Anyone familiar with the American Southwest may have heard of the Pima Indians of south-central Arizona. The Pima are the modern descendents of the famous desert Hohokam who occupied vast swaths of south-central Arizona from roughly 200 BC to AD 1450. Famous among archaeologists for their massive and intricate canal systems built to deliver water to the arid and ecologically defiant agricultural fields of the parched Southwest, the Hohokam are a true success story of the ancient world.
While history paints the Hohokam as masters of their ancient environment, medical researchers fear our modern environmental landscape may be undermining their modern Pima Indian descendants.
In the 1960s epidemiologists started noting an alarming trend among the 11,000 or so Pima Indians living in the Gila River Indian Community just east of Phoenix, Arizona. For some unknown reason, a startling number of Pima were developing type 2 diabetes.
Diabetes affects tens of millions of Americans, resulting in the death of more than 300,000 people annually. It’s also the leading cause of end stage kidney disease, adult blindness and amputation. The prevalence of diabetes among African Americans is nearly 70% higher than in Caucasians. Like obesity, diabetes dominates our national discussion on health care.
But for the Pima, type 2 diabetes and its complications are acutely devastating. With the prevalence of diabetes estimated at 5.1% of the global population, and 7.9% of the US population, the 38% recorded among the Pima of central Arizona gives them the distinction of being the most diabetes-prone group on the planet.
Once the trend started rearing its ugly head in the 1960s, researchers saw not only a looming health crisis among the modern Pima, but also an opportunity to study the disease in a genetically ‘pure’ group, as many of the Pima married within their own community. Importantly, they had multiple generations within families in which to follow the development of the disease and the genetic predisposition. With millions in funding from the National Institutes of Health (NIH) and the blessing and cooperation of the Pima, the Phoenix Epidemiology and Clinical Branch of the NIH was established.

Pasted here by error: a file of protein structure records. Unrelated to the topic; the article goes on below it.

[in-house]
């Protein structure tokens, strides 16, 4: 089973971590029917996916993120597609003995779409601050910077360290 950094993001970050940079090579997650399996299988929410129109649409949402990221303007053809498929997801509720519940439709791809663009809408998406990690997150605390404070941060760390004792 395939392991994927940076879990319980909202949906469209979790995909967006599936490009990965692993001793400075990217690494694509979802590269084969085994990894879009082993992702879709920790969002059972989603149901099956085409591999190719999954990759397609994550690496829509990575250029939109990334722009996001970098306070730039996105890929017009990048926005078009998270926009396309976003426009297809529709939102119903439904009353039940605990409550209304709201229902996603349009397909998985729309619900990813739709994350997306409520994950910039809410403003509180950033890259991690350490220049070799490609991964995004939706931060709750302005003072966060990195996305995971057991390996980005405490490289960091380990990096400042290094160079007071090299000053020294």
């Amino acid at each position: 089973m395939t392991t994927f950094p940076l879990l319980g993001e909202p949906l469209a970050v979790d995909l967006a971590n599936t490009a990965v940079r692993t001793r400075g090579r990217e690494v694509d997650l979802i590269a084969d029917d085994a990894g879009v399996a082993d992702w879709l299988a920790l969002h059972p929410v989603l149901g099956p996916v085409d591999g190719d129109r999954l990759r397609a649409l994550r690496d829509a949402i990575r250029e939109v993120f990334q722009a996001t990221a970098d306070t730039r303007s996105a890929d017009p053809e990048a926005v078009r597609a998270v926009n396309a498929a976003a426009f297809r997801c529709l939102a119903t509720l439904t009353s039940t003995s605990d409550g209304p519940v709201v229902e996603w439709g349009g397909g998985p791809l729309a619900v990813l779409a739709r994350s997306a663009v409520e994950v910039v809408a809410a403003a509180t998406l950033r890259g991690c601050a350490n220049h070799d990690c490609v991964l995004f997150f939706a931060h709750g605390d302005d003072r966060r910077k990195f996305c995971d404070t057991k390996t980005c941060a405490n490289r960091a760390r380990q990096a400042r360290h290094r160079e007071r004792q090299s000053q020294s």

It is now several decades and 100 million dollars later, and researchers are still grappling with the Pima diabetes enigma.
So why are the Pima prone to diabetes? Diabetes research in general has determined that lifestyle (diet, smoking, physical activity, etc) and genetic factors clearly play a role. For example, there seems to be a significant correlation between ones weight and predisposition to developing diabetes and suffering from its complications. But among the Pima, given the genetic isolation of the group, it seems genes may play a major causal role in individual susceptibility. Or does it? A new study may shed some light.
If you happen to be thumbing through the latest issue of the journal Diabetes Care, you would have come across a fascinating study by researchers who examined and compared adult Pima Indians of central Arizona with their genetic cousins, the Mexican Pima of northern Mexico (see map here). As mentioned above, the Pima of central Arizona are descended from the ancient Hohokam, who originally migrated to southern Arizona from what is today northern Mexico (several hundred kilometers to the south). Based on genetic, linguistic, and archaeological data, this migration is thought to have occurred a little over 2,000 yrs ago. Not all of the ancient population migrated and settled in southern Arizona, however, some stayed behind to farm the highlands of Mexico. This situation has provided a unique opportunity for researchers studying diabetes and other diseases among the Pima of southern Arizona. On the one hand, you have Pima who have embraced the modern western civilization and its lifestyle (diet) as it swept over them, and on the other, you have genetically identical ‘cousins’ who essentially stayed on the farm.